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Foot problems in people with diabetes are usually treated by keeping blood sugar levels in a target blood sugar range and by using medicine, surgery, and other types of treatment.
When foot problems develop, those problems need prompt treatment so that serious complications don't develop. Even problems that seem minor—like calluses, blisters, cracked or peeling skin, and athlete's foot—need to be checked by a doctor. These problems frequently occur as a result of reduced sensitivity in the feet and may precede more serious infections or foot ulcers if the cause (poorly fitted shoes, excessive weight-bearing, or dry skin) isn't identified and corrected.
After a foot ulcer has formed, it will not heal as long as weight-bearing on the area continues. Unless your foot ulcer is infected, your doctor may put a cast on your leg to help the ulcer heal. Keeping your weight off your injured foot is very important. Even when you are at home, be careful to stay off that foot. Cushioned shoes, orthotic inserts, support with a cane or crutches, and—in extreme cases—a wheelchair and bed rest may be used to reduce weight and pressure on the feet. Foot infections need to be treated with antibiotics.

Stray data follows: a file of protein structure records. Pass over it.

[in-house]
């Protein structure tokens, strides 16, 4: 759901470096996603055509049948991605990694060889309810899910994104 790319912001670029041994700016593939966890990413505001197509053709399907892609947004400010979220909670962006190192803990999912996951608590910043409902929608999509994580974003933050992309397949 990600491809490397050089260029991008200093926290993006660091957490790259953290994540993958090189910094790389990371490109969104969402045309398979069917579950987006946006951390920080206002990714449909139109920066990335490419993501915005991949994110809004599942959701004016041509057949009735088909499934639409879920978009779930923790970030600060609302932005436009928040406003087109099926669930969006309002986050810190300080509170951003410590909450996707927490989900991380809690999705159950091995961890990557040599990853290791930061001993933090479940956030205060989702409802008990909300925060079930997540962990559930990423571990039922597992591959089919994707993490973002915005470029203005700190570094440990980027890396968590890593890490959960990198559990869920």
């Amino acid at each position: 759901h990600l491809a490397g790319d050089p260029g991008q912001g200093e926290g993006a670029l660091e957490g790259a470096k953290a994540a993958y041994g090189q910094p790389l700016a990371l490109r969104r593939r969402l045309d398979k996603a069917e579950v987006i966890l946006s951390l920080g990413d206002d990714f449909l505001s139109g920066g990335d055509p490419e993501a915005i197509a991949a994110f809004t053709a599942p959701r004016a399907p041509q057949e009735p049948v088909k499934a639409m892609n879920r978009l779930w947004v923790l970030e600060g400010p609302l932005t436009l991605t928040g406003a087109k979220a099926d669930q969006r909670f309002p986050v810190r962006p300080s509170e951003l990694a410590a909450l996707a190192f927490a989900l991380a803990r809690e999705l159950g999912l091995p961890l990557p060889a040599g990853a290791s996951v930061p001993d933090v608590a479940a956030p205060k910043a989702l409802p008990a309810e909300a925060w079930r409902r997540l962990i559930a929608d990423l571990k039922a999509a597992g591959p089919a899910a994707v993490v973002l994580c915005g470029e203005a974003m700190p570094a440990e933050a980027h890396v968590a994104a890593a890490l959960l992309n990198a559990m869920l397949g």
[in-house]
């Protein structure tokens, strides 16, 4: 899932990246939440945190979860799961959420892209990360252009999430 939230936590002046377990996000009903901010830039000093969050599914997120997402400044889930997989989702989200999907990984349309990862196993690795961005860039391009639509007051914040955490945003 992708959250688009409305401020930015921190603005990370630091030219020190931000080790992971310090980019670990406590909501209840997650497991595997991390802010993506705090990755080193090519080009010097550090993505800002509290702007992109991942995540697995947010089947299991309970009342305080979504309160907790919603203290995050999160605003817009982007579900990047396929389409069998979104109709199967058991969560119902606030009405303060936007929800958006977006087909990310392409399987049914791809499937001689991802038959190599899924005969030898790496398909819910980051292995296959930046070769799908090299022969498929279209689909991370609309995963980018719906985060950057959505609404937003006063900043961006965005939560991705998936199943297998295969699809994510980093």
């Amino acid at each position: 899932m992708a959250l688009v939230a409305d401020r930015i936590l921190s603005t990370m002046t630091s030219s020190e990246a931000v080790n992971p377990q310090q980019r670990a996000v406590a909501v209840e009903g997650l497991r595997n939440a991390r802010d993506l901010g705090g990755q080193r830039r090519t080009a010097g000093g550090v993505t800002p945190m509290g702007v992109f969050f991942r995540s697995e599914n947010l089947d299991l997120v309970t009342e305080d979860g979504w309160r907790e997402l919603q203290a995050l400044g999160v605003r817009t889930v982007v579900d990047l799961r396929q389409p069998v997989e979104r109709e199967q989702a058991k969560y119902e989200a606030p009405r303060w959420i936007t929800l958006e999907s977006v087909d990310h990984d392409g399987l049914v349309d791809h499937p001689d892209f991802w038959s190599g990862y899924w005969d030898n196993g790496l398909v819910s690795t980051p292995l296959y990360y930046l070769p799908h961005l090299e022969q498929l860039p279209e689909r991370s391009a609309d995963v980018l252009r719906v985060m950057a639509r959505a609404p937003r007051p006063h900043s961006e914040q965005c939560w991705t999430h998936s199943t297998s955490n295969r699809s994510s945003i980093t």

If an ulcer or infection becomes severe and the tissue in the foot dies (gangrene), one or more of the toes, part or all of the foot, and sometimes part of the leg may have to be removed (amputated).
Bone and joint deformities can develop on the feet, such as toe joint deformities (hammer toe, claw toe, mallet toe) or Charcot foot. Surgery may sometimes be needed to remove bone that is causing a deformity.
All people with diabetes should check their feet regularly for problems. Regular foot exams by health professionals are also important.
|Primary Medical Reviewer||E. Gregory Thompson, MD - Internal Medicine|
|Specialist Medical Reviewer||Barrie J. Hurwitz, MD - Neurology|
|Last Revised||April 12, 2012|
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